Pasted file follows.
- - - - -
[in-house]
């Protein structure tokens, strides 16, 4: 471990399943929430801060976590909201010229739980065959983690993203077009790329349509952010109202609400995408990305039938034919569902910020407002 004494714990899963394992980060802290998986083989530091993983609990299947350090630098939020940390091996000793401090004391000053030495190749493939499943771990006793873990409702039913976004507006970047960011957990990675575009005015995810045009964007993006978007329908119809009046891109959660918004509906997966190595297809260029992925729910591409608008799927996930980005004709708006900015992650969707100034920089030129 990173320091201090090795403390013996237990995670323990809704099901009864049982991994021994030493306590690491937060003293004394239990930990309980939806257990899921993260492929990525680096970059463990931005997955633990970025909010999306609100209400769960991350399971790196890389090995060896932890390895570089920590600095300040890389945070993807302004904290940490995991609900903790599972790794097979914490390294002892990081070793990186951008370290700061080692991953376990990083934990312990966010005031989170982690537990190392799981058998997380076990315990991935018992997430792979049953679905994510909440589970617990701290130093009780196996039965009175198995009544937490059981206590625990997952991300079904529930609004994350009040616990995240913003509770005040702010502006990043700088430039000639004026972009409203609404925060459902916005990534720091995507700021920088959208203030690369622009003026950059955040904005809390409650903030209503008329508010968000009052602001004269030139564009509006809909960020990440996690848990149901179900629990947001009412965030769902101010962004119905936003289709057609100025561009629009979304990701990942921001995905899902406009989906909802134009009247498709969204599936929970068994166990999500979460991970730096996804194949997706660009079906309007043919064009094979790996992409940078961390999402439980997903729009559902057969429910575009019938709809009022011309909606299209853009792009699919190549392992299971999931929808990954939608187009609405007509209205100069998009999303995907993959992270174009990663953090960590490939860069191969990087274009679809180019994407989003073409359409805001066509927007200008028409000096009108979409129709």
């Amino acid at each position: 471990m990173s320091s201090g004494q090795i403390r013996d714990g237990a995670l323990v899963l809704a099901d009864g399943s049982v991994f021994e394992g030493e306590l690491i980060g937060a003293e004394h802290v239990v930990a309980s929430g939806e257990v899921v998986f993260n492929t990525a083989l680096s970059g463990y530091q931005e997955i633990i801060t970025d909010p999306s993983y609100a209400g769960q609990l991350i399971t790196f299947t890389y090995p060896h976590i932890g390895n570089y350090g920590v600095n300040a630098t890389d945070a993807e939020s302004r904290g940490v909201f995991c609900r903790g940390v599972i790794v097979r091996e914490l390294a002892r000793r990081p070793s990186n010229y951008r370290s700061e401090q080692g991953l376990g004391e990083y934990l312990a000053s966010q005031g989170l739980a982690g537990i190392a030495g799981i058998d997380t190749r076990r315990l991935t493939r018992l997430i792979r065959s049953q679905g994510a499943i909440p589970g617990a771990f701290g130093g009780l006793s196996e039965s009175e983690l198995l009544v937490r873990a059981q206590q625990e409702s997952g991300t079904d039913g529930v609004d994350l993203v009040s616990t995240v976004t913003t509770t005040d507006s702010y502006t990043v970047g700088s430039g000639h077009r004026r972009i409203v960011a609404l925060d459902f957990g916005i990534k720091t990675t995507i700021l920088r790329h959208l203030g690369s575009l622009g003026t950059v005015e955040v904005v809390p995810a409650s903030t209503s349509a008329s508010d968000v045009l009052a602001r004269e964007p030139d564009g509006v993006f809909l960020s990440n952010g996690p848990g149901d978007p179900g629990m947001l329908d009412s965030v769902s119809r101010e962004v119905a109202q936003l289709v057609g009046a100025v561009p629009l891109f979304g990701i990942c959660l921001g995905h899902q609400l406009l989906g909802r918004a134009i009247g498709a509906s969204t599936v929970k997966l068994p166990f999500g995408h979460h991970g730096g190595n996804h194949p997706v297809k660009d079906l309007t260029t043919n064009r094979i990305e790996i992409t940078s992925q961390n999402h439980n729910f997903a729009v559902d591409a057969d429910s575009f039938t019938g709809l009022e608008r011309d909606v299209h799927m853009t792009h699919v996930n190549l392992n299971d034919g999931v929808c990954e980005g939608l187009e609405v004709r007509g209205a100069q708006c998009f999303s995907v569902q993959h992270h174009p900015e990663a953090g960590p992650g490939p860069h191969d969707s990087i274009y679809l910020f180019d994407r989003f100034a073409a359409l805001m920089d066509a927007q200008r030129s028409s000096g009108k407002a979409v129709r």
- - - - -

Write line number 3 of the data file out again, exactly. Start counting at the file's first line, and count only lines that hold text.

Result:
């Amino acid at each position: 471990m990173s320091s201090g004494q090795i403390r013996d714990g237990a995670l323990v899963l809704a099901d009864g399943s049982v991994f021994e394992g030493e306590l690491i980060g937060a003293e004394h802290v239990v930990a309980s929430g939806e257990v899921v998986f993260n492929t990525a083989l680096s970059g463990y530091q931005e997955i633990i801060t970025d909010p999306s993983y609100a209400g769960q609990l991350i399971t790196f299947t890389y090995p060896h976590i932890g390895n570089y350090g920590v600095n300040a630098t890389d945070a993807e939020s302004r904290g940490v909201f995991c609900r903790g940390v599972i790794v097979r091996e914490l390294a002892r000793r990081p070793s990186n010229y951008r370290s700061e401090q080692g991953l376990g004391e990083y934990l312990a000053s966010q005031g989170l739980a982690g537990i190392a030495g799981i058998d997380t190749r076990r315990l991935t493939r018992l997430i792979r065959s049953q679905g994510a499943i909440p589970g617990a771990f701290g130093g009780l006793s196996e039965s009175e983690l198995l009544v937490r873990a059981q206590q625990e409702s997952g991300t079904d039913g529930v609004d994350l993203v009040s616990t995240v976004t913003t509770t005040d507006s702010y502006t990043v970047g700088s430039g000639h077009r004026r972009i409203v960011a609404l925060d459902f957990g916005i990534k720091t990675t995507i700021l920088r790329h959208l203030g690369s575009l622009g003026t950059v005015e955040v904005v809390p995810a409650s903030t209503s349509a008329s508010d968000v045009l009052a602001r004269e964007p030139d564009g509006v993006f809909l960020s990440n952010g996690p848990g149901d978007p179900g629990m947001l329908d009412s965030v769902s119809r101010e962004v119905a109202q936003l289709v057609g009046a100025v561009p629009l891109f979304g990701i990942c959660l921001g995905h899902q609400l406009l989906g909802r918004a134009i009247g498709a509906s969204t599936v929970k997966l068994p166990f999500g995408h979460h991970g730096g190595n996804h194949p997706v297809k660009d079906l309007t260029t043919n064009r094979i990305e790996i992409t940078s992925q961390n999402h439980n729910f997903a729009v559902d591409a057969d429910s575009f039938t019938g709809l009022e608008r011309d909606v299209h799927m853009t792009h699919v996930n190549l392992n299971d034919g999931v929808c990954e980005g939608l187009e609405v004709r007509g209205a100069q708006c998009f999303s995907v569902q993959h992270h174009p900015e990663a953090g960590p992650g490939p860069h191969d969707s990087i274009y679809l910020f180019d994407r989003f100034a073409a359409l805001m920089d066509a927007q200008r030129s028409s000096g009108k407002a979409v129709r």